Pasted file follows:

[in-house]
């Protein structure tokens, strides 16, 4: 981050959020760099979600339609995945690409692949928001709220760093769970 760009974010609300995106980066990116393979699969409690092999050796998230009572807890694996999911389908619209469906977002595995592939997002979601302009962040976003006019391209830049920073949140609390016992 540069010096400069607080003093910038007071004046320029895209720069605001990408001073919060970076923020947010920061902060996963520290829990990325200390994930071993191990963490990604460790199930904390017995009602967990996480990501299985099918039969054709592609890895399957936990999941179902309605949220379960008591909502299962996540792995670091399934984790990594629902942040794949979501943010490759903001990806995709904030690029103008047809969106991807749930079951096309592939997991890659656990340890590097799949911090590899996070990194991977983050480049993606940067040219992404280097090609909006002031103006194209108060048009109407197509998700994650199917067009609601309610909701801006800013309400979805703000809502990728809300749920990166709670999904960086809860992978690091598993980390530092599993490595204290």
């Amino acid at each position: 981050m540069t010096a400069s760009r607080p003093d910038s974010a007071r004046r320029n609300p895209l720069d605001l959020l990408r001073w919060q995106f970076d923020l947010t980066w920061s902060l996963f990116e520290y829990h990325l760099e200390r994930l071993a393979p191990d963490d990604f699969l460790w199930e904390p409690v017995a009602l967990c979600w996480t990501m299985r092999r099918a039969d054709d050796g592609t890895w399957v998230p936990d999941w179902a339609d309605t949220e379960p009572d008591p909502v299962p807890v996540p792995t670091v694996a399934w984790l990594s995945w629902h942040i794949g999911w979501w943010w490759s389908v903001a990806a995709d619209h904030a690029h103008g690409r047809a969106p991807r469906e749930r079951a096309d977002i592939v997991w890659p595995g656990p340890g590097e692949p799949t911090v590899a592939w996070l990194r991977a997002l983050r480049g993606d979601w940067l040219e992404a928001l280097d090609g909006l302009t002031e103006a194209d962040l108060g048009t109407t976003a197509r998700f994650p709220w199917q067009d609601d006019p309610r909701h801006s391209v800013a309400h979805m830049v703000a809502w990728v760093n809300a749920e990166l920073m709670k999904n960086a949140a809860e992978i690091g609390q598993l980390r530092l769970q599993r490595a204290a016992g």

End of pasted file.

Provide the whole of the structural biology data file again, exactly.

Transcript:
[in-house]
């Protein structure tokens, strides 16, 4: 981050959020760099979600339609995945690409692949928001709220760093769970 760009974010609300995106980066990116393979699969409690092999050796998230009572807890694996999911389908619209469906977002595995592939997002979601302009962040976003006019391209830049920073949140609390016992 540069010096400069607080003093910038007071004046320029895209720069605001990408001073919060970076923020947010920061902060996963520290829990990325200390994930071993191990963490990604460790199930904390017995009602967990996480990501299985099918039969054709592609890895399957936990999941179902309605949220379960008591909502299962996540792995670091399934984790990594629902942040794949979501943010490759903001990806995709904030690029103008047809969106991807749930079951096309592939997991890659656990340890590097799949911090590899996070990194991977983050480049993606940067040219992404280097090609909006002031103006194209108060048009109407197509998700994650199917067009609601309610909701801006800013309400979805703000809502990728809300749920990166709670999904960086809860992978690091598993980390530092599993490595204290």
């Amino acid at each position: 981050m540069t010096a400069s760009r607080p003093d910038s974010a007071r004046r320029n609300p895209l720069d605001l959020l990408r001073w919060q995106f970076d923020l947010t980066w920061s902060l996963f990116e520290y829990h990325l760099e200390r994930l071993a393979p191990d963490d990604f699969l460790w199930e904390p409690v017995a009602l967990c979600w996480t990501m299985r092999r099918a039969d054709d050796g592609t890895w399957v998230p936990d999941w179902a339609d309605t949220e379960p009572d008591p909502v299962p807890v996540p792995t670091v694996a399934w984790l990594s995945w629902h942040i794949g999911w979501w943010w490759s389908v903001a990806a995709d619209h904030a690029h103008g690409r047809a969106p991807r469906e749930r079951a096309d977002i592939v997991w890659p595995g656990p340890g590097e692949p799949t911090v590899a592939w996070l990194r991977a997002l983050r480049g993606d979601w940067l040219e992404a928001l280097d090609g909006l302009t002031e103006a194209d962040l108060g048009t109407t976003a197509r998700f994650p709220w199917q067009d609601d006019p309610r909701h801006s391209v800013a309400h979805m830049v703000a809502w990728v760093n809300a749920e990166l920073m709670k999904n960086a949140a809860e992978i690091g609390q598993l980390r530092l769970q599993r490595a204290a016992g």